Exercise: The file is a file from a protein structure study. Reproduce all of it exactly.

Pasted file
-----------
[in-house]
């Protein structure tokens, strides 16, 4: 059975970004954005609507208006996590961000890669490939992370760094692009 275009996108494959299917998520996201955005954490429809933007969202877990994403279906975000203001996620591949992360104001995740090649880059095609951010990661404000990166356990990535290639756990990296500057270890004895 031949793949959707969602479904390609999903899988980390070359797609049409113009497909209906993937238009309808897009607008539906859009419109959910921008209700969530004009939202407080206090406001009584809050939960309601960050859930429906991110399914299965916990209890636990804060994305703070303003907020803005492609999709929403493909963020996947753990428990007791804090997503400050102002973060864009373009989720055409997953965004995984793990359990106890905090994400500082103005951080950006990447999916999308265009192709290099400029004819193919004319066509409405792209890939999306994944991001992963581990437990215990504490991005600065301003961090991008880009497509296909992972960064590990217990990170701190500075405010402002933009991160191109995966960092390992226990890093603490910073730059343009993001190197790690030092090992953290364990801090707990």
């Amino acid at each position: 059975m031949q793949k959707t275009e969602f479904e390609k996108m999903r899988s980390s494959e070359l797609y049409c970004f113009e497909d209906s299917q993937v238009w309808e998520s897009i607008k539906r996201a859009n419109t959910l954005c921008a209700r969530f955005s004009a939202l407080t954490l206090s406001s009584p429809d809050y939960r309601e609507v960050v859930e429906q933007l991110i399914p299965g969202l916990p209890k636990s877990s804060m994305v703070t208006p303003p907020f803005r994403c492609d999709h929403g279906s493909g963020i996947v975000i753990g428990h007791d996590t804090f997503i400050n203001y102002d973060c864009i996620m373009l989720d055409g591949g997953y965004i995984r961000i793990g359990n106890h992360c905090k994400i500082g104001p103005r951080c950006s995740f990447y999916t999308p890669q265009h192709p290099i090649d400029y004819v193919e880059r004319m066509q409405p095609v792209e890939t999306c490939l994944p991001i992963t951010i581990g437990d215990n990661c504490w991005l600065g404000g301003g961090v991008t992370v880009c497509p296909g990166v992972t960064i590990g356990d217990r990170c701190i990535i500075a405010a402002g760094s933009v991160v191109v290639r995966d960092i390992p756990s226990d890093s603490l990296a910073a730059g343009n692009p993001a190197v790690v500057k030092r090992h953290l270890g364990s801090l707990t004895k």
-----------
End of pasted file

[in-house]
């Protein structure tokens, strides 16, 4: 059975970004954005609507208006996590961000890669490939992370760094692009 275009996108494959299917998520996201955005954490429809933007969202877990994403279906975000203001996620591949992360104001995740090649880059095609951010990661404000990166356990990535290639756990990296500057270890004895 031949793949959707969602479904390609999903899988980390070359797609049409113009497909209906993937238009309808897009607008539906859009419109959910921008209700969530004009939202407080206090406001009584809050939960309601960050859930429906991110399914299965916990209890636990804060994305703070303003907020803005492609999709929403493909963020996947753990428990007791804090997503400050102002973060864009373009989720055409997953965004995984793990359990106890905090994400500082103005951080950006990447999916999308265009192709290099400029004819193919004319066509409405792209890939999306994944991001992963581990437990215990504490991005600065301003961090991008880009497509296909992972960064590990217990990170701190500075405010402002933009991160191109995966960092390992226990890093603490910073730059343009993001190197790690030092090992953290364990801090707990």
């Amino acid at each position: 059975m031949q793949k959707t275009e969602f479904e390609k996108m999903r899988s980390s494959e070359l797609y049409c970004f113009e497909d209906s299917q993937v238009w309808e998520s897009i607008k539906r996201a859009n419109t959910l954005c921008a209700r969530f955005s004009a939202l407080t954490l206090s406001s009584p429809d809050y939960r309601e609507v960050v859930e429906q933007l991110i399914p299965g969202l916990p209890k636990s877990s804060m994305v703070t208006p303003p907020f803005r994403c492609d999709h929403g279906s493909g963020i996947v975000i753990g428990h007791d996590t804090f997503i400050n203001y102002d973060c864009i996620m373009l989720d055409g591949g997953y965004i995984r961000i793990g359990n106890h992360c905090k994400i500082g104001p103005r951080c950006s995740f990447y999916t999308p890669q265009h192709p290099i090649d400029y004819v193919e880059r004319m066509q409405p095609v792209e890939t999306c490939l994944p991001i992963t951010i581990g437990d215990n990661c504490w991005l600065g404000g301003g961090v991008t992370v880009c497509p296909g990166v992972t960064i590990g356990d217990r990170c701190i990535i500075a405010a402002g760094s933009v991160v191109v290639r995966d960092i390992p756990s226990d890093s603490l990296a910073a730059g343009n692009p993001a190197v790690v500057k030092r090992h953290l270890g364990s801090l707990t004895k």